1753 George Cranfield Berkeley a highly experienced, popular, yet controversial naval officer and politician in late eighteenth and early nineteenth century Britain. Serving on several ships, Cranfield-Berkeley saw action at all three Battles of Ushant, commanded fleets in the West Indies and off Ireland and governed the supply routes to Portugal and Spain which kept Wellington's armies in the field during the Peninsula War. He also enjoyed an extensive political career, reforming military practices in Britain and participating in several prominent scandals including feuds with Charles James Fox and Hugh Palliser
1755 Narayanrao Peshwa the fifth Peshwa or ruler of the Maratha Empire from November 1772 until his murder in August 1773.He married Gangabai Sathe who later gave birth to Sawai Madhavrao Peshwa.
1758 Armand Gensonné a French politician.
1780 Pierre François Marie Auguste Dejean a French entomologist. A soldier of fortune during the Napoleonic Wars, he rose to the rank of Lieutenant General and aide de campe to Napoleon. He amassed vast collections of Coleoptera, some even collected on the battlefield at Waterloo. He listed 22,399 species in his cabinets in 1837—at the time, the greatest collection of Coleoptera in the world. In 1802, he began publishing a catalogue of his vast collection, including 22,000 species names. Dejean was an opponent of the Principle of Priority in nomenclature. "I have made it a rule always to preserve the name most generally used , and not the oldest one; because it seems to me that general usage should always be followed and that it is harmful to change what has already been established". Dejean acted accordingly and often introduced in litteris names, given by himself to replace those already published by other authors. They became invalid. Dejean was president of the Société entomologique de France for the year 1840. In 1834, he was elected a foreign member of the Royal Swedish Academy of Sciences. He died on March 17, 1845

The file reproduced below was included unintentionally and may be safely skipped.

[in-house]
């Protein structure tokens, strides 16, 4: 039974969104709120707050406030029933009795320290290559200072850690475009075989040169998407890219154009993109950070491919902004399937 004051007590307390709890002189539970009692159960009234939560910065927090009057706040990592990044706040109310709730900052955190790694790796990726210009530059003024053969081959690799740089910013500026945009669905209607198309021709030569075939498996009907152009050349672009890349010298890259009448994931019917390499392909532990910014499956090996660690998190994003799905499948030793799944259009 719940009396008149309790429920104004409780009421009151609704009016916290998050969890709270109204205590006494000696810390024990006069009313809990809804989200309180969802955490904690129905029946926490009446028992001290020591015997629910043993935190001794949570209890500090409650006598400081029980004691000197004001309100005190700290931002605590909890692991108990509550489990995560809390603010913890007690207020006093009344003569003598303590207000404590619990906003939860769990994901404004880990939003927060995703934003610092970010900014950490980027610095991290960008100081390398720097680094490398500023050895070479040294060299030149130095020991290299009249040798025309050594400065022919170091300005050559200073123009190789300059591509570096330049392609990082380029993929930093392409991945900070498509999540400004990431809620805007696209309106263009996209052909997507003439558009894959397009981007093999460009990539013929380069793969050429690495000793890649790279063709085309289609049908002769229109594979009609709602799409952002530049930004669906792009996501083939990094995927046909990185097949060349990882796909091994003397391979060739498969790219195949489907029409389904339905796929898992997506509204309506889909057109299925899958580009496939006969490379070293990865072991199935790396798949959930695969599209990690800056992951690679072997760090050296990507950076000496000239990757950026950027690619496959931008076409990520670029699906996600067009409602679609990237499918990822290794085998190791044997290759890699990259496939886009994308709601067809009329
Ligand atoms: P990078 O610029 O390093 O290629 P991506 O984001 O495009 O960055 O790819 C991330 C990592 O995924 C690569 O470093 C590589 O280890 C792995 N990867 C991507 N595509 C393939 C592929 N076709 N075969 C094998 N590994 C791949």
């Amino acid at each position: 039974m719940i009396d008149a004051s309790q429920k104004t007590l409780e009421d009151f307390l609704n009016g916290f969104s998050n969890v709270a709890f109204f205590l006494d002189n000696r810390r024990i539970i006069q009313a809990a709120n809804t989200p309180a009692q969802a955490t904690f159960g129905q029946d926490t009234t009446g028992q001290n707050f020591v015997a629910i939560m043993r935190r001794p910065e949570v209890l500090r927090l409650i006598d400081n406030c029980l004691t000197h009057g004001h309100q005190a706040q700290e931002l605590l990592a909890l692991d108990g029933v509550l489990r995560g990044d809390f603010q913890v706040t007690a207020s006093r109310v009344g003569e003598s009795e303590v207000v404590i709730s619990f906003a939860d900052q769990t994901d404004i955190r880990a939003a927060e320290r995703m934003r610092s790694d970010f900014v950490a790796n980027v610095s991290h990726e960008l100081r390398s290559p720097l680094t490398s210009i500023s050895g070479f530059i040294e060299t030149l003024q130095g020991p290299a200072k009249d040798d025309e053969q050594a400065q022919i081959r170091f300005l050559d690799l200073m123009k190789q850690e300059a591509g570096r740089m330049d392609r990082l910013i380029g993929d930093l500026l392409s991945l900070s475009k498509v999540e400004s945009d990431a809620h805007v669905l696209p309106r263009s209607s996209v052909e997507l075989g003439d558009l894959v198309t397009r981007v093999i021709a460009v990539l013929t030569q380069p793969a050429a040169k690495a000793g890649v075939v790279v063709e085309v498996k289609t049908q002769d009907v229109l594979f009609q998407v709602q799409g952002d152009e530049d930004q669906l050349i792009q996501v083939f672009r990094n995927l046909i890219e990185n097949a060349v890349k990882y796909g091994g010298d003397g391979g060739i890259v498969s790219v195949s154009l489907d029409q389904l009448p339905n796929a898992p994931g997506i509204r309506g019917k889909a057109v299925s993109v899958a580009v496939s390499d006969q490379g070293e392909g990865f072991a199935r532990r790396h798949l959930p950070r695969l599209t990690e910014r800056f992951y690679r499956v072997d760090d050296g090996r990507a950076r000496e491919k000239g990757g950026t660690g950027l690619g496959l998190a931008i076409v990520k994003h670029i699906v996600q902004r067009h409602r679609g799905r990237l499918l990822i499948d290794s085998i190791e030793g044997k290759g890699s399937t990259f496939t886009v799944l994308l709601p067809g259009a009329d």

1780 Friedrich Joseph Haass the "holy doctor of Moscow." As a member of Moscow's governmental prison committee, he spent 25 years until the end of his life to humanize the penal system. During the last nine years before his death he spent all of his assets to run a hospital for homeless people. 20,000 people attended his funeral at the Vvedenskoye Cemetery